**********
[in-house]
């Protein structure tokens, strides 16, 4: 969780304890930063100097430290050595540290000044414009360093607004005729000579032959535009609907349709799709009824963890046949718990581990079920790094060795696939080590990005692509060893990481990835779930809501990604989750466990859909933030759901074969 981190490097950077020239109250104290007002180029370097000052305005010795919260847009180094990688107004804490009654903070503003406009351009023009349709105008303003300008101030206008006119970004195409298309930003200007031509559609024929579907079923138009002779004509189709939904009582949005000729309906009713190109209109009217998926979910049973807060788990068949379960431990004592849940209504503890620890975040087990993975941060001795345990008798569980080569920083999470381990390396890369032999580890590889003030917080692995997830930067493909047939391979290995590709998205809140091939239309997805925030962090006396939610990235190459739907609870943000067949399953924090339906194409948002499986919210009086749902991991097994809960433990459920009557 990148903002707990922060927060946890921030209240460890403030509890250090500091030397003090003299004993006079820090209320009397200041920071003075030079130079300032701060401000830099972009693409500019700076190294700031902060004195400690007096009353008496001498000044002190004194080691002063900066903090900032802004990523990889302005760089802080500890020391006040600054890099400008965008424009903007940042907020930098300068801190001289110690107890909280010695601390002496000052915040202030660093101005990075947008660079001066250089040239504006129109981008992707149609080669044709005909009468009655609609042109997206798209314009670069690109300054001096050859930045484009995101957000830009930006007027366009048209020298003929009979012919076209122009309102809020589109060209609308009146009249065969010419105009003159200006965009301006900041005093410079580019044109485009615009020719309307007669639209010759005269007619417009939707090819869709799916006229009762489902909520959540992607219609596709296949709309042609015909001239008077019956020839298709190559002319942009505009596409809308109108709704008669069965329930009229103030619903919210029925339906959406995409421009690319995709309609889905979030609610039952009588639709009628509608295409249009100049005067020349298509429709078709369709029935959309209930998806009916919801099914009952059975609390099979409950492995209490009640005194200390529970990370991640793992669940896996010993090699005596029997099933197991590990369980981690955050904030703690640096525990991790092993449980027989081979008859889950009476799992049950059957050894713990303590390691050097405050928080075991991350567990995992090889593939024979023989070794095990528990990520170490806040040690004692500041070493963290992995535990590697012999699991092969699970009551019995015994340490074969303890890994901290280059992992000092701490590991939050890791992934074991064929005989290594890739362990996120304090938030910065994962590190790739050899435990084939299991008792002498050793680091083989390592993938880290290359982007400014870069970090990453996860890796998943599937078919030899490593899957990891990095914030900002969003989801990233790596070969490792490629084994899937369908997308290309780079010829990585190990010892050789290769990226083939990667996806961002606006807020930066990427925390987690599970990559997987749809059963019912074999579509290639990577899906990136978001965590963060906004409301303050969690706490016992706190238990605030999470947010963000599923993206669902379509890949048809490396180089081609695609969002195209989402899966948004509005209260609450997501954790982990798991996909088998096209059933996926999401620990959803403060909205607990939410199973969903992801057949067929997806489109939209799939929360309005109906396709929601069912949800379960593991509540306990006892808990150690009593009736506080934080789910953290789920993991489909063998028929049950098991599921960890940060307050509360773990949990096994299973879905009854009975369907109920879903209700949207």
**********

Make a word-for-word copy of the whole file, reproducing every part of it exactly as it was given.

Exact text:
[in-house]
């Protein structure tokens, strides 16, 4: 969780304890930063100097430290050595540290000044414009360093607004005729000579032959535009609907349709799709009824963890046949718990581990079920790094060795696939080590990005692509060893990481990835779930809501990604989750466990859909933030759901074969 981190490097950077020239109250104290007002180029370097000052305005010795919260847009180094990688107004804490009654903070503003406009351009023009349709105008303003300008101030206008006119970004195409298309930003200007031509559609024929579907079923138009002779004509189709939904009582949005000729309906009713190109209109009217998926979910049973807060788990068949379960431990004592849940209504503890620890975040087990993975941060001795345990008798569980080569920083999470381990390396890369032999580890590889003030917080692995997830930067493909047939391979290995590709998205809140091939239309997805925030962090006396939610990235190459739907609870943000067949399953924090339906194409948002499986919210009086749902991991097994809960433990459920009557 990148903002707990922060927060946890921030209240460890403030509890250090500091030397003090003299004993006079820090209320009397200041920071003075030079130079300032701060401000830099972009693409500019700076190294700031902060004195400690007096009353008496001498000044002190004194080691002063900066903090900032802004990523990889302005760089802080500890020391006040600054890099400008965008424009903007940042907020930098300068801190001289110690107890909280010695601390002496000052915040202030660093101005990075947008660079001066250089040239504006129109981008992707149609080669044709005909009468009655609609042109997206798209314009670069690109300054001096050859930045484009995101957000830009930006007027366009048209020298003929009979012919076209122009309102809020589109060209609308009146009249065969010419105009003159200006965009301006900041005093410079580019044109485009615009020719309307007669639209010759005269007619417009939707090819869709799916006229009762489902909520959540992607219609596709296949709309042609015909001239008077019956020839298709190559002319942009505009596409809308109108709704008669069965329930009229103030619903919210029925339906959406995409421009690319995709309609889905979030609610039952009588639709009628509608295409249009100049005067020349298509429709078709369709029935959309209930998806009916919801099914009952059975609390099979409950492995209490009640005194200390529970990370991640793992669940896996010993090699005596029997099933197991590990369980981690955050904030703690640096525990991790092993449980027989081979008859889950009476799992049950059957050894713990303590390691050097405050928080075991991350567990995992090889593939024979023989070794095990528990990520170490806040040690004692500041070493963290992995535990590697012999699991092969699970009551019995015994340490074969303890890994901290280059992992000092701490590991939050890791992934074991064929005989290594890739362990996120304090938030910065994962590190790739050899435990084939299991008792002498050793680091083989390592993938880290290359982007400014870069970090990453996860890796998943599937078919030899490593899957990891990095914030900002969003989801990233790596070969490792490629084994899937369908997308290309780079010829990585190990010892050789290769990226083939990667996806961002606006807020930066990427925390987690599970990559997987749809059963019912074999579509290639990577899906990136978001965590963060906004409301303050969690706490016992706190238990605030999470947010963000599923993206669902379509890949048809490396180089081609695609969002195209989402899966948004509005209260609450997501954790982990798991996909088998096209059933996926999401620990959803403060909205607990939410199973969903992801057949067929997806489109939209799939929360309005109906396709929601069912949800379960593991509540306990006892808990150690009593009736506080934080789910953290789920993991489909063998028929049950098991599921960890940060307050509360773990949990096994299973879905009854009975369907109920879903209700949207």